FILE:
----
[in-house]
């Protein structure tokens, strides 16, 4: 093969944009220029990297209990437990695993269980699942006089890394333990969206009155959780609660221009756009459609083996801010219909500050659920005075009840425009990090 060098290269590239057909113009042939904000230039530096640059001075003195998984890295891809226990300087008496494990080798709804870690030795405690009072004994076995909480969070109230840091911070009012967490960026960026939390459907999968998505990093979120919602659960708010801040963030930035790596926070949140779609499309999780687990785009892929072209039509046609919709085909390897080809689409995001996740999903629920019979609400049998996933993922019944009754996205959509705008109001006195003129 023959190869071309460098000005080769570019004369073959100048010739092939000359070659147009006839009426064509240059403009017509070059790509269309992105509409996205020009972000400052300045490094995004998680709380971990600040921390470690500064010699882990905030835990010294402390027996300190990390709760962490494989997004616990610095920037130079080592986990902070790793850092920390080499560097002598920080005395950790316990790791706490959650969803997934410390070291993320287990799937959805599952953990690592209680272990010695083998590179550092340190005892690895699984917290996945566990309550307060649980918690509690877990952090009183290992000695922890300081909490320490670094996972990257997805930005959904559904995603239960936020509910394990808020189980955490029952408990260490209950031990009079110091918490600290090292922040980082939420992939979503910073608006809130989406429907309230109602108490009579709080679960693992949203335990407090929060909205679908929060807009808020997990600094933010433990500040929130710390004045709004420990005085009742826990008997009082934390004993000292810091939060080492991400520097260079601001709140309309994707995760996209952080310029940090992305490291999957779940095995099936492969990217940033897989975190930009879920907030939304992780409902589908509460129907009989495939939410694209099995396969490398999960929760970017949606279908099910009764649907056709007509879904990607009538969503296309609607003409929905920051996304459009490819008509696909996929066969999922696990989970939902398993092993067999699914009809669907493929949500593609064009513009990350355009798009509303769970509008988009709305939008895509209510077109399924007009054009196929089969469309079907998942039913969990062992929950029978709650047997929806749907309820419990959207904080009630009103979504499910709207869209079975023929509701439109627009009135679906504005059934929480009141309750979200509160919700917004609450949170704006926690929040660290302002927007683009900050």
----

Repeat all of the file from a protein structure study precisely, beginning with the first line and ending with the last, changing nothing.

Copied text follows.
[in-house]
């Protein structure tokens, strides 16, 4: 093969944009220029990297209990437990695993269980699942006089890394333990969206009155959780609660221009756009459609083996801010219909500050659920005075009840425009990090 060098290269590239057909113009042939904000230039530096640059001075003195998984890295891809226990300087008496494990080798709804870690030795405690009072004994076995909480969070109230840091911070009012967490960026960026939390459907999968998505990093979120919602659960708010801040963030930035790596926070949140779609499309999780687990785009892929072209039509046609919709085909390897080809689409995001996740999903629920019979609400049998996933993922019944009754996205959509705008109001006195003129 023959190869071309460098000005080769570019004369073959100048010739092939000359070659147009006839009426064509240059403009017509070059790509269309992105509409996205020009972000400052300045490094995004998680709380971990600040921390470690500064010699882990905030835990010294402390027996300190990390709760962490494989997004616990610095920037130079080592986990902070790793850092920390080499560097002598920080005395950790316990790791706490959650969803997934410390070291993320287990799937959805599952953990690592209680272990010695083998590179550092340190005892690895699984917290996945566990309550307060649980918690509690877990952090009183290992000695922890300081909490320490670094996972990257997805930005959904559904995603239960936020509910394990808020189980955490029952408990260490209950031990009079110091918490600290090292922040980082939420992939979503910073608006809130989406429907309230109602108490009579709080679960693992949203335990407090929060909205679908929060807009808020997990600094933010433990500040929130710390004045709004420990005085009742826990008997009082934390004993000292810091939060080492991400520097260079601001709140309309994707995760996209952080310029940090992305490291999957779940095995099936492969990217940033897989975190930009879920907030939304992780409902589908509460129907009989495939939410694209099995396969490398999960929760970017949606279908099910009764649907056709007509879904990607009538969503296309609607003409929905920051996304459009490819008509696909996929066969999922696990989970939902398993092993067999699914009809669907493929949500593609064009513009990350355009798009509303769970509008988009709305939008895509209510077109399924007009054009196929089969469309079907998942039913969990062992929950029978709650047997929806749907309820419990959207904080009630009103979504499910709207869209079975023929509701439109627009009135679906504005059934929480009141309750979200509160919700917004609450949170704006926690929040660290302002927007683009900050």